ExWeb: What do you think went wrong? Did they ignore the meteorologists who said there would be bad weather? Not start their decent soon enough?

Pavel: Talking about meteorology we got used to not relying on the reports we got and had to be ready for any surprise or change in the weather. I cannot restore in my memory that anything like a hurricane occurred, but weather conditions in the mountains differ from area to area very considerably. I don’t know what really caused the tragedy, but on my opinion the main reason may lie in the psychological aspect.

ExWeb: What could have been done to prevent this tragedy, anything?

Pavel: Alas, in those conditions and circumstances I am afraid nothing could be done.

ExWeb: Some say this left a lasting mark for women climbing in Russia - Elvira Nossanova, a Russian woman *'snow-leopard' said that women's teams were banned for 15 years after the tragedy. What do you think the lasting effects were?

Pavel: In most kinds of sports which can be divided into categories for men and women, they do not compete against each other. Records for women are lower. And Lenin Peak is one peak and should not be divided into men and women climbing.

ExWeb: How did you feel when this happened, and how has it effected your lives? Did it change the way you evaluate and judge different risks?

Pavel: From the first day of my becoming the chief of a geological party and for eight running years I had no women-geologists in my group when I was working in the highest part of the area, which included Lenin Peak as well.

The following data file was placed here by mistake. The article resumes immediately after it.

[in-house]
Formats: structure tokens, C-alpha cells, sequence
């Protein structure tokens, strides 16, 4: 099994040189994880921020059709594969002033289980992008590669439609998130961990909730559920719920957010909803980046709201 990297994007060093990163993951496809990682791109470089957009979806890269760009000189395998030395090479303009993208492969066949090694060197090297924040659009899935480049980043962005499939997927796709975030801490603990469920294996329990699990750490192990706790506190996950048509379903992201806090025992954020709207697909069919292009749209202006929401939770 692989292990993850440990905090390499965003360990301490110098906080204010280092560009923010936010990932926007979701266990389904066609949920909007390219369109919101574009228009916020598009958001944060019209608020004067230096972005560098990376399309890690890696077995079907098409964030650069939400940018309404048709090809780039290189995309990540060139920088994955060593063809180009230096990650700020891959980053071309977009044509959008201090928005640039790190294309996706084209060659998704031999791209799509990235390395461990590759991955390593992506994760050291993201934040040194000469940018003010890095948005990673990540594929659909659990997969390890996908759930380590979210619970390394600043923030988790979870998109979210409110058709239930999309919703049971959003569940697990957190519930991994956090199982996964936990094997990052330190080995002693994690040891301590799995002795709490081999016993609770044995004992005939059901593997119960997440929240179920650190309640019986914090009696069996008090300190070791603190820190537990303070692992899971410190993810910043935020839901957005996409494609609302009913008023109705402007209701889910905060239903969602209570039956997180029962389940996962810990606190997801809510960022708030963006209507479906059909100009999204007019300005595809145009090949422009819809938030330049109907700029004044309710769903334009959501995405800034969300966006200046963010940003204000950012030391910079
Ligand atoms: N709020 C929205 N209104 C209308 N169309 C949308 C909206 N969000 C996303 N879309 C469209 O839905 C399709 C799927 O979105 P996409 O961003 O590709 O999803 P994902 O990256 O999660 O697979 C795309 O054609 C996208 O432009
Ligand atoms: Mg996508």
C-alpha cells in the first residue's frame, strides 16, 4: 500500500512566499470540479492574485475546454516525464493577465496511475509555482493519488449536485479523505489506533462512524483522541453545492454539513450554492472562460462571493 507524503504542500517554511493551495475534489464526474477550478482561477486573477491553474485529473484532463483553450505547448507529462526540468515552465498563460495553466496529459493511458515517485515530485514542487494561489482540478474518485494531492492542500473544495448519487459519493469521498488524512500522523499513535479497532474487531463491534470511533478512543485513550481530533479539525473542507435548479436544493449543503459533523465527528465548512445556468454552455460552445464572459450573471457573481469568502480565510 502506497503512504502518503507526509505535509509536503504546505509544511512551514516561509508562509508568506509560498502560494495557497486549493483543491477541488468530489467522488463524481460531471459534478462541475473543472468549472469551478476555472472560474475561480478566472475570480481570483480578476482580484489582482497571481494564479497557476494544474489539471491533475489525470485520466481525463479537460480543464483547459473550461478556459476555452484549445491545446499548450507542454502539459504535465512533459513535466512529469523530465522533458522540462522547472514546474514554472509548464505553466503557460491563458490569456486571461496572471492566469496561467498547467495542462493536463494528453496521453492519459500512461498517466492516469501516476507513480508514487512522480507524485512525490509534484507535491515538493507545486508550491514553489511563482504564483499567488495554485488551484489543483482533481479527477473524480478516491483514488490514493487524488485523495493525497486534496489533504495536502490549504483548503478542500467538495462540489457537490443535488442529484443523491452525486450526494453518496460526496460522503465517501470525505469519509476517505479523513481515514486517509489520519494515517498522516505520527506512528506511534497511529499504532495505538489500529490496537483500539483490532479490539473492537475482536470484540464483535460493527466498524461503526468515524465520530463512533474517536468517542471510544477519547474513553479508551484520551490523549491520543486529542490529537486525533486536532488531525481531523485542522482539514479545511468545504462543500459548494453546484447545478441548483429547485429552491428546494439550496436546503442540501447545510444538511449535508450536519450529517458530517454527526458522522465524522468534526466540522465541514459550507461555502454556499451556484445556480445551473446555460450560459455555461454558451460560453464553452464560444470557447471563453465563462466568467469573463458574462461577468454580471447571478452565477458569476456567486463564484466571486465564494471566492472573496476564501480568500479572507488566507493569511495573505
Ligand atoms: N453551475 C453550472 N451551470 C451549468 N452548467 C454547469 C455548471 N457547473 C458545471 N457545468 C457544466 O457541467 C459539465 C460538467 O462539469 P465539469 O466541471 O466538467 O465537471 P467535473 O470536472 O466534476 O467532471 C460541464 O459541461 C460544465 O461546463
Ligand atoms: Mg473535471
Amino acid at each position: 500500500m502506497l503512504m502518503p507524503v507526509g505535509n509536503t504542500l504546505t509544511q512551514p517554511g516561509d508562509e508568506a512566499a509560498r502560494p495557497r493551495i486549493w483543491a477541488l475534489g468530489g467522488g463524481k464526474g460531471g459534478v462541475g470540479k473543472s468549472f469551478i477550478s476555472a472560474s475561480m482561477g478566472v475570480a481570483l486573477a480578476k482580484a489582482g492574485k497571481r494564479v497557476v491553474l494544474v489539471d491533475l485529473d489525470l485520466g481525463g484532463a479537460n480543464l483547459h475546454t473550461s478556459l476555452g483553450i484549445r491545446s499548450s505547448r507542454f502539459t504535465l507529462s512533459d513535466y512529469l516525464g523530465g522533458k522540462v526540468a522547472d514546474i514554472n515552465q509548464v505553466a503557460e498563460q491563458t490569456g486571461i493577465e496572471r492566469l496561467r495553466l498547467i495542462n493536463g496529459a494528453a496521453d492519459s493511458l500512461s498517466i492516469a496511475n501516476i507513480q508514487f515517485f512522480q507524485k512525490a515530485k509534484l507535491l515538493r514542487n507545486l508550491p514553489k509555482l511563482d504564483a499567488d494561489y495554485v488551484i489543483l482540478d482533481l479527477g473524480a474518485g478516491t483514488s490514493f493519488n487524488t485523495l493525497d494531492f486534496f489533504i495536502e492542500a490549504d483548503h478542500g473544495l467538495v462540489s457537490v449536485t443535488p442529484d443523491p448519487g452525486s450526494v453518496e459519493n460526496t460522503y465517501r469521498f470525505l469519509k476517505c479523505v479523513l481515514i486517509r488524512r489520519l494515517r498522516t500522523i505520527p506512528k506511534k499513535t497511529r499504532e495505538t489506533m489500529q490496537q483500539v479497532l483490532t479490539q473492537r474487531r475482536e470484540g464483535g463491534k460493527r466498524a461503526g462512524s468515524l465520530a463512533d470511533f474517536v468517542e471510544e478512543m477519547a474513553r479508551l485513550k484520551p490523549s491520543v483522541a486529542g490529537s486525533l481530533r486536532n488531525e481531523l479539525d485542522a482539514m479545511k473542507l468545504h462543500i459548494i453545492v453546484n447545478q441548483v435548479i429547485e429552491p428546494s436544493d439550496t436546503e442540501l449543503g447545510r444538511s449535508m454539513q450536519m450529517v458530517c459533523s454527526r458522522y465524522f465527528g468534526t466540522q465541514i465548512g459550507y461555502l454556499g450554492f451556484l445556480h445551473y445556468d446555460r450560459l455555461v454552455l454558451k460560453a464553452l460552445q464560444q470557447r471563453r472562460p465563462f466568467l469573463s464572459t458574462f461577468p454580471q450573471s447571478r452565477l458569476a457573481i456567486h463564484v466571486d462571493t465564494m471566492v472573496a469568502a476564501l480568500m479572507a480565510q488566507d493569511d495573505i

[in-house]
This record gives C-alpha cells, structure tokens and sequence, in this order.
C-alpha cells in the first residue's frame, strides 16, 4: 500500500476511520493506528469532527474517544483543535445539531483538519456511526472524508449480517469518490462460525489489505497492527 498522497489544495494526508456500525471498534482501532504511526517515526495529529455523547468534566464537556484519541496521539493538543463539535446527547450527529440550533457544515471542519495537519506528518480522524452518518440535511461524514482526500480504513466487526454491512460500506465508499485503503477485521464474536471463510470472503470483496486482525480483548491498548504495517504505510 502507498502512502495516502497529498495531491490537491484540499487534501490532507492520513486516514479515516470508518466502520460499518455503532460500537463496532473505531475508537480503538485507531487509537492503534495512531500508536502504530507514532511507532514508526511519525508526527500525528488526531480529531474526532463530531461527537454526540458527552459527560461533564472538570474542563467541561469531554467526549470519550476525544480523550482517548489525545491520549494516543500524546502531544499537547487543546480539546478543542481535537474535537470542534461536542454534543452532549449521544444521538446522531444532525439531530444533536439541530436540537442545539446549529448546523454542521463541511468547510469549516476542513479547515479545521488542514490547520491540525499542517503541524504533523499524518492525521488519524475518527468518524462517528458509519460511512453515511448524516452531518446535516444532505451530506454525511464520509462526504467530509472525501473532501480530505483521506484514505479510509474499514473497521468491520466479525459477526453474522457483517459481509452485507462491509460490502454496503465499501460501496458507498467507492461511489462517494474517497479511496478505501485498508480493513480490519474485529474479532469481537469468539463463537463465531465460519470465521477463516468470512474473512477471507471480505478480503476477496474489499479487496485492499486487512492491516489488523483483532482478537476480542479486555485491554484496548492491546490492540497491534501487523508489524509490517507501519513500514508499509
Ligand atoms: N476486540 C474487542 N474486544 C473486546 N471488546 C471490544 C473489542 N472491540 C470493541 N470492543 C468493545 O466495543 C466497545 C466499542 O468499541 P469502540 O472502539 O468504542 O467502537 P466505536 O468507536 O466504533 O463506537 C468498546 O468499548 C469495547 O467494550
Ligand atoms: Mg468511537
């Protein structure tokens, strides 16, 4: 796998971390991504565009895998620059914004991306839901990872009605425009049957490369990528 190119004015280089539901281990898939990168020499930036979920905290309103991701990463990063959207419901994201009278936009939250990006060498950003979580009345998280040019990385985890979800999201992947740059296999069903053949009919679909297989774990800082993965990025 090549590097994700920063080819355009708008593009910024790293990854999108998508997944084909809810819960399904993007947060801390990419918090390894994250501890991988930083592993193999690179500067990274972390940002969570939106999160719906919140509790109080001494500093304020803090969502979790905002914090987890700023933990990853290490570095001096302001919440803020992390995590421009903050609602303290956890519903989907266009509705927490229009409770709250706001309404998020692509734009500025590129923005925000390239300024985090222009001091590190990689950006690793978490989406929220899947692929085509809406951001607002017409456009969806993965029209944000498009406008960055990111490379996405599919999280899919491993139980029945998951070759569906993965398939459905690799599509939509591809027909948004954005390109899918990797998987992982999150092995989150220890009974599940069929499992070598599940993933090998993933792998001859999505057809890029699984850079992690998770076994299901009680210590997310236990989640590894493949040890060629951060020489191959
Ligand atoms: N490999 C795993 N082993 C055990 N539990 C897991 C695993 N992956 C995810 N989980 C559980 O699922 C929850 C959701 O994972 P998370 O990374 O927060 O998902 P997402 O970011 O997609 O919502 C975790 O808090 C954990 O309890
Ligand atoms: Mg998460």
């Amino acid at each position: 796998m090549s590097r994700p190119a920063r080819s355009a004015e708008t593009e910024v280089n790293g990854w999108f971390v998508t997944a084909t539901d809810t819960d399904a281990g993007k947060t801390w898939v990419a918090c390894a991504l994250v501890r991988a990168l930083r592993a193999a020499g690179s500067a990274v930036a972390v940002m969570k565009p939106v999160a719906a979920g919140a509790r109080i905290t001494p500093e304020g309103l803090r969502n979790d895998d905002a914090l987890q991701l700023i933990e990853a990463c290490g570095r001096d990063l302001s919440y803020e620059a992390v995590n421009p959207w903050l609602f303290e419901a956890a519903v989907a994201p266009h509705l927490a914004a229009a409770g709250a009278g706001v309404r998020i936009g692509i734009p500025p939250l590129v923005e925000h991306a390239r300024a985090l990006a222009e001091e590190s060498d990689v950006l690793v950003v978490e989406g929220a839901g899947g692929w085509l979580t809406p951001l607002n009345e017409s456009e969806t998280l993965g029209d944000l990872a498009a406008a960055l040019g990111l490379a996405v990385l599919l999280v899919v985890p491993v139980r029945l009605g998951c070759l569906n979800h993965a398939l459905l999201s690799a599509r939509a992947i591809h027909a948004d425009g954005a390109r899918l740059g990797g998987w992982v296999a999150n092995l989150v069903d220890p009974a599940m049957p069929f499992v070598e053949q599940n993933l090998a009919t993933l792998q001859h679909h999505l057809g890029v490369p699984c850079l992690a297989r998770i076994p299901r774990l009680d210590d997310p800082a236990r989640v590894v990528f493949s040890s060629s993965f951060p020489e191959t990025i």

To have women would mean more problems. Think about loading a horse, going alone up a glacier like my men and I used to do, and a cold night in a sleeping bag on the ice. It is our custom to protect our women; you have more problems if they are left alone. You worry about them and you must rescue them when needed. The Pamirs, it’s serious.

ExWeb: Do you have any final thoughts?

Pavel: Lenin Peak is considered to be one of the most stable peaks regarding weather conditions. But, it brought a lot of disappointments and unexpected deaths. It was nearly always a result of stupidity and bad preparation. In the 1960’s when a group of ill-equipped para-trooper soldiers were dropped by plane onto the peak, they were blown into inaccessible spots and ALL were frozen to death, some are still there. There were many mountain-hikers’ groups not registered and amateurs’ teams on the mountain. Peak Lenin has victims of which are not known on the official statistics.

For many years I was working on Korzhenevsky glacier, a popular route for assent on Lenin Peak. I was witnessing a non-stop flood of ill-prepared groups, some of them were going up to take down bodies of dead friends – those who did not enter the official book of deaths of Lenin peak. Mountains have hardly any mercy to amateurs. Though some of ‘girls’ were experienced mountaineers, to build a team on the basis of being a woman was an amateur approach; it weakened the level of their team.

Further reading:

Degrees of Difficulty. A book about the 1974 tragedy written by Vladimir Shataev, Elvira's husband.
Qui Elja, mi sentite? - A book about the 1974 tragedy (in Italian)

Images of the women's team and their memorial courtesy of Ian Mclagan

*Snow Leopard - When someone completes all 5, 7000m peaks in the territory of former Soviet States, they are donned a 'Snow Leopard'